The other scenario is:
10/1/2013: Pay $649 for unlocked iPhone 5S
10/1/2014: Pay $649 for unlocked iPhone 6
10/?/2014: Sell iPhone 5S for ~$450.

In this scenario, you have a greater initial investment ($649 in year one instead of $560) but only about a $200 cost in the years going forward.

This seems like a good way for T-Mobile to make money off of customers who want the ease of just paying a set monthly price for their device and not deal with the hassle of buying and selling phones each year.

It's almost like leasing a car.
Rating: 4 Votes
85 months ago

So you buy a device on a payment plan, decide hafway thru paying for it you want a newer device, upgrade on another payment plan and still pay off the old payment plan PLUS $120 extra dollars a year?


You no longer continue to pay for the old device, you trade it in and then pay the device fee on the new device. You're not paying two device fees at once.
Rating: 4 Votes
85 months ago
Does this mean you can pay the $10 monthly if you buy a phone that is close to a new phone release date, THEN when the new phone comes out, upgrade and then drop the $10 monthly?

seems good, i suppose , if you are a super regular upgraded...i am not, still on iphonr 4
Rating: 4 Votes
85 months ago
Boy there are a lot of confused people on this forum.

T-Mobile is the ONLY carrier that will reduce your monthly if you outright own your device.

In the other ownership model, the $X amount that is tacked onto your bill a month (device payment plan) is the exact same model that the other carriers use, it's just that T-Mobile is actually being forthright in the itemized transaction. This monthly dollar amount is just built into your higher ATT/VZW bill. They just don't want you to see it, because then you would ask - what would my monthly be if I owned my device once my 24 month contract is up or if I decided to pay full price upfront? It would result in less att/vzw revenue.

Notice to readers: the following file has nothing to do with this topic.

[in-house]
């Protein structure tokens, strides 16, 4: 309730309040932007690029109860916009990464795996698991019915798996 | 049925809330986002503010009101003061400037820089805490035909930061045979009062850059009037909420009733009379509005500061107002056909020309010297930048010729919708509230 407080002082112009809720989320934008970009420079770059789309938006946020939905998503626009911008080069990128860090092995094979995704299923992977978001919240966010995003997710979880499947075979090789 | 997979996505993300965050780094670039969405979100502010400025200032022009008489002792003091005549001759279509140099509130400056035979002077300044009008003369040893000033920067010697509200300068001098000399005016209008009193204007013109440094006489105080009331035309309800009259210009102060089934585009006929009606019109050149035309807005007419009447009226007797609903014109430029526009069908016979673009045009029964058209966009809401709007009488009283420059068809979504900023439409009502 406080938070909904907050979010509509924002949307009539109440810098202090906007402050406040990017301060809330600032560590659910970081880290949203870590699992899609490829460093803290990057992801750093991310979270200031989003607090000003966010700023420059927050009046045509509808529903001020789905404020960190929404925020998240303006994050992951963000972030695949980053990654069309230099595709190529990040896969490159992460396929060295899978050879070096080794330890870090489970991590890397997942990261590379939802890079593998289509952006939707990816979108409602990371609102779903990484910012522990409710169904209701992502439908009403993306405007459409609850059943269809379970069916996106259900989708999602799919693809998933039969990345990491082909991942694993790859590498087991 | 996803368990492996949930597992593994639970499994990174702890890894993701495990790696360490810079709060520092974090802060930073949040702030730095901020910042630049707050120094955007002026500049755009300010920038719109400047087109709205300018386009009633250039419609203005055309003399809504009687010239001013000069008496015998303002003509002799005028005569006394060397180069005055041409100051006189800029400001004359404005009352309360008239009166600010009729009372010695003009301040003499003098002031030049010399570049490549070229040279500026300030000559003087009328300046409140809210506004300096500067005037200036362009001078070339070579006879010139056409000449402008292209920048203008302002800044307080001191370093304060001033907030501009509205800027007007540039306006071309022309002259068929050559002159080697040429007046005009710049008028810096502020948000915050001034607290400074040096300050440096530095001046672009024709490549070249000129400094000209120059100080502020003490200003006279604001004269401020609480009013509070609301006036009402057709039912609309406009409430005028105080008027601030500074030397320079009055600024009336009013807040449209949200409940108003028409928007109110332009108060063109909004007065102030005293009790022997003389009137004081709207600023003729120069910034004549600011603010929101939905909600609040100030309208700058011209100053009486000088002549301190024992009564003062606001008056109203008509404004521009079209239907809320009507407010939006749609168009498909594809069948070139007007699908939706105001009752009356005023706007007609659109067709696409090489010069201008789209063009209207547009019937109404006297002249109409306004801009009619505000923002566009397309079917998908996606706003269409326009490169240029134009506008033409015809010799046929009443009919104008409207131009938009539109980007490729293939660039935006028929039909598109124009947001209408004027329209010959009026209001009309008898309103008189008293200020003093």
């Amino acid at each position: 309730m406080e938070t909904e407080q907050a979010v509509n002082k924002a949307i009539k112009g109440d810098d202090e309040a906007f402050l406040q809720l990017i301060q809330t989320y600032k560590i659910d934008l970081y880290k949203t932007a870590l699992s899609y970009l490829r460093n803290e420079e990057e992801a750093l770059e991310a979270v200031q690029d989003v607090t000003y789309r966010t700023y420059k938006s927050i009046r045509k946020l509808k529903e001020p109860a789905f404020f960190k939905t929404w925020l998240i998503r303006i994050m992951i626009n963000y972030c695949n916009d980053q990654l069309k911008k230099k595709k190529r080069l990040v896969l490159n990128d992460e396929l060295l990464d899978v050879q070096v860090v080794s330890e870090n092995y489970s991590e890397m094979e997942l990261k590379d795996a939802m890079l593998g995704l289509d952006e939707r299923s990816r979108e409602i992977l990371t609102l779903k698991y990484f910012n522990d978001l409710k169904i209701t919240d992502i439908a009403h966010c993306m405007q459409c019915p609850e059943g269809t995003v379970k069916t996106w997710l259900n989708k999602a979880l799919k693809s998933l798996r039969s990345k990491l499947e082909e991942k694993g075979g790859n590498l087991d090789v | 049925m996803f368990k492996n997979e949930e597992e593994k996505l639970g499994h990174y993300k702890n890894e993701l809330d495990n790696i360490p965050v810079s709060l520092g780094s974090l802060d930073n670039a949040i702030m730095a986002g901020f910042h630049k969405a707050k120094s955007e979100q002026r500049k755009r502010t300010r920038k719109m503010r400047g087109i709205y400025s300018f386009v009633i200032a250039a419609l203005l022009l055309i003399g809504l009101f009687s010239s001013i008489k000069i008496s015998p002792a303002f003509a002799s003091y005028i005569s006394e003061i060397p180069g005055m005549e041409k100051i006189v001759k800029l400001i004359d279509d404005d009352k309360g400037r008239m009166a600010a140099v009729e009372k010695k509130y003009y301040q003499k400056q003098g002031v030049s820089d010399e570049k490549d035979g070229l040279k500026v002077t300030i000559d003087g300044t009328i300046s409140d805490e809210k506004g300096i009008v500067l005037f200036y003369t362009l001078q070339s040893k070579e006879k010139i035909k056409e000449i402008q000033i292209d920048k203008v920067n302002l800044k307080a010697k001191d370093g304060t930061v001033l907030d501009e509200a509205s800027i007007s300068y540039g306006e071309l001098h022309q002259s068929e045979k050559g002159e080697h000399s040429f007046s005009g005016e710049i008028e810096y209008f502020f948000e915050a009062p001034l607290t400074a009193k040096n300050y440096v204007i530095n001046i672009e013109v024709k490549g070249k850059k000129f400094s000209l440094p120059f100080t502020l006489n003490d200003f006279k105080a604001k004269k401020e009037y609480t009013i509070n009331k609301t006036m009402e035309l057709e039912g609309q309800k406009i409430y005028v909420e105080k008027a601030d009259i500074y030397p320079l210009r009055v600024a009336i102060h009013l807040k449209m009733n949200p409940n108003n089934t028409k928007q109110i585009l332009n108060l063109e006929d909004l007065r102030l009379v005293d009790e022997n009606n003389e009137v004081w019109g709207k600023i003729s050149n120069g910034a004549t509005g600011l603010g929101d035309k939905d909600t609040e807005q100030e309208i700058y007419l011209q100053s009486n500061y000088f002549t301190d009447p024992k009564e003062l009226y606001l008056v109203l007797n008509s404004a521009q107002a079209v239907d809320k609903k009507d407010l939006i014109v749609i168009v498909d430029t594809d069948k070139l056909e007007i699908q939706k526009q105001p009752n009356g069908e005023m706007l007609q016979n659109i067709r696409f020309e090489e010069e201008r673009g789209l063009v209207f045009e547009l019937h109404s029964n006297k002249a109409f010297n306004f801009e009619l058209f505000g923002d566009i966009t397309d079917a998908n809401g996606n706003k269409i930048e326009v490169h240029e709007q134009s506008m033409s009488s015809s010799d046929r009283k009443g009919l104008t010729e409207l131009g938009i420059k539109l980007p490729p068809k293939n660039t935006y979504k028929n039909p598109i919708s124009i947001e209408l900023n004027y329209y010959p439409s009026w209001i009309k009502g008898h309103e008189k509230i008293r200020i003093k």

T-Mobile is offering people more choices. The increased flexibility comes with a trade-off, you have a higher monthly. I don't see how this complicates things, unless you are confused by basic math.
Rating: 3 Votes
85 months ago
Wow...T-mobile went from simplifying things to complicating them. I see they're trying to add a perceived benefit and it stands to make them money....lots of people will end up paying an extra $10 per month for the right to upgrade anytime and then never upgrade. Or they will feel compelled to upgrade even if they don't really need to which gives T-mobile another device sale. So it's good for them but I don't really see a true customer benefit except to make it easy for clueless people who always like to have the latest.
Rating: 3 Votes
85 months ago
WHY are wireless carriers complicating situations that arn't complicated? :confused:
Rating: 3 Votes
85 months ago
T-Mobile's new policies on contracts and phones sound good, but they are fumbling the execution. For example...

The spoken words on the ad don't match the copy in the video.

Spoken: "The freedom to upgrade when you want, not when you're told."


Small print: "Upgrade up to twice a year, after 6 months. Addl. deductable may apply. Trade-in of eligible phone req'd..."

So if you want to upgrade after 4 months, well you are out of luck because T-Mobile is telling you to wait for 6.

Also, since trading in your current phone is required to upgrade, I wonder if the guy in the ad is even eligible since his phone is broken.
Rating: 2 Votes